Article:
• Those existing Mathcad 15 customers who bought multiyear license extensions will see them expire by December 2025. After that, those with subscription licenses will not be able to open the app, and will not be able to access their historic design documents.
  • One of the significant issues engineers are encountering is that the new version of the software is not directly compatible with their historical Mathcad documents. PTC no longer has the right to distribute software versions with a third-party component, and has opted to use a different symbolic calculation engine in Mathcad Prime® that cannot read and edit the legacy files.
  • Another issue is that the Mathcad 15 software does not support Windows 11, so is typically run on Windows 10, a platform that Microsoft will not be supporting after October 2025.
  • Without a reliable way to keep accessing their project work in the Mathcad 15 format, engineers are looking for an alternative design worksheet platform.

As a result, engineers with large repositories of these design files now face converting all the worksheets to a new format or risk losing access to valuable design reports, and the possible regulatory consequences.

Maple Flow as a replacement for Mathcad 15
Engineers who want a long-term stable environment for their critical project work can change their design workflow to use Maple Flow for everyday calculation tasks.

The advanced math features and formatting options in Maple Flow make it a good fit for creating (and updating) design documentation and hand calculations, where engineers combine mathematical equations and variables that change regularly, and show the results in a report.

Maple Flow has a short learning curve, and the range of example templates in the Application Center and the customized training all help users quickly get up to speed with Maple Flow commands and formatting features.

How can I migrate Mathcad 15 content to Maple Flow?
Maplesoft has created a series of migration strategies for users of Mathcad software to transition to Maple Flow for ongoing calculation needs or to meet compliance requirements.

For engineers with a handful of worksheets, or where the calculations only span a few pages, it is relatively quick to reenter the calculations directly in Maple Flow. Some steps will need to be updated to the equivalent Maple Flow function, and there is also the opportunity to use features that are not available in Mathcad 15 (or its successor Mathcad Prime), such as advanced signal processing tools, thermodynamic data, and functionality for the analysis of linear systems.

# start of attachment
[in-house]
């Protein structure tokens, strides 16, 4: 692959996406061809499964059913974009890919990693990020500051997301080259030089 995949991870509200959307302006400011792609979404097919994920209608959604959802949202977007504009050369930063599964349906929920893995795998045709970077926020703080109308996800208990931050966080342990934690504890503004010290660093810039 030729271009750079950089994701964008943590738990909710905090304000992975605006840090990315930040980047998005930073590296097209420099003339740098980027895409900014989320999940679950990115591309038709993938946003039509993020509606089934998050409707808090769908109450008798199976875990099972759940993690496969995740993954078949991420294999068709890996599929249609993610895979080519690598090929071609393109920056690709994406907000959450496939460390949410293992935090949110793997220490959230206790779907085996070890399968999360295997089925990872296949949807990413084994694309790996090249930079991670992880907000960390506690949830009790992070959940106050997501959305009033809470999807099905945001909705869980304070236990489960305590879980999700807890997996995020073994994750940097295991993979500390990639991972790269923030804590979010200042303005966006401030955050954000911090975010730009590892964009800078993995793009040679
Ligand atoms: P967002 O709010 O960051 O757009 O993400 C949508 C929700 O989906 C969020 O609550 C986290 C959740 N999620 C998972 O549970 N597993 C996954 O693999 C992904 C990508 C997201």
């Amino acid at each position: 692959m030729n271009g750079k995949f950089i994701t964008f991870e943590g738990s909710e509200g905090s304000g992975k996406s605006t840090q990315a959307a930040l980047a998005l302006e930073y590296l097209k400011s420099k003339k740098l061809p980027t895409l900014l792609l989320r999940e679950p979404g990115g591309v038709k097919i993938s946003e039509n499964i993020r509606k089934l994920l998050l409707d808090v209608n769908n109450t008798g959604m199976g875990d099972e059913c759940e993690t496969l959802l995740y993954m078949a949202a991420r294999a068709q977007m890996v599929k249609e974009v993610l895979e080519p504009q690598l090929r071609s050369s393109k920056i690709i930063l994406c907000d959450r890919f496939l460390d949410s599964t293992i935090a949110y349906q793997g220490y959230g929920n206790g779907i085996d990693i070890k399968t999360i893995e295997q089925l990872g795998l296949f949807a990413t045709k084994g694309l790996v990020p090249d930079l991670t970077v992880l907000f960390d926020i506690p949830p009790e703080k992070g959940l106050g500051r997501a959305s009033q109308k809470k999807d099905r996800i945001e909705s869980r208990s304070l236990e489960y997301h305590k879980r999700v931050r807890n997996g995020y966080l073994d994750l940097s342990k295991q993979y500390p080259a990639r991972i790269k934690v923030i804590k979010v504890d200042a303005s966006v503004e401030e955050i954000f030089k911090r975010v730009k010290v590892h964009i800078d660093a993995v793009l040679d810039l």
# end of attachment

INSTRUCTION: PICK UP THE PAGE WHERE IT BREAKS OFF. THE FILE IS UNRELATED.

For engineering firms with large repositories of legacy Mathcad 15 files, Maplesoft has developed a convenient path to migrate batches of content into Maple Flow. Maplesoft Engineering Services guide customers through the migration process and apply an efficient Migration Assistant to move the equations, variable definitions, units, layout, and other supported features from Mathcad 15 worksheets to Maple Flow. The content is mapped to the equivalent Maple Flow functionality, so that calculations can be run and developed further. This allows project worksheets and templates to be recreated with the least investment in time.

This image shows a calculation section before and after batch migration into Maple Flow format:

Ongoing support from Maplesoft

Maple Flow was first launched in 2021 and was developed to give engineers a single tool that can perform mathematical analysis and present results in a professional-looking format. There is built-in support for natural mathematical notation and tracking units, and the development roadmap continues to follow a user-focused approach, so new usability enhancements are regular and relevant.

The current release of Maple Flow gives engineers a path to avoid losing legacy calculations and designs previously stuck in Mathcad 15 worksheets and reuse the content for ongoing project work.

If you would like assistance from Maplesoft with migrating large repositories of design worksheets, please contact Maplesoft Sales.

[This is a contributed article by Alex Beilby, Technical Marketing Mgr, Maplesoft]

[Right-click on image and open in new tab to see larger]

To Scan Math with the Maple Calculator and show solution steps in Maple:

1. first scan some math with the calculator

2. Maple calculator immediately shows the solution if that is what you are looking for: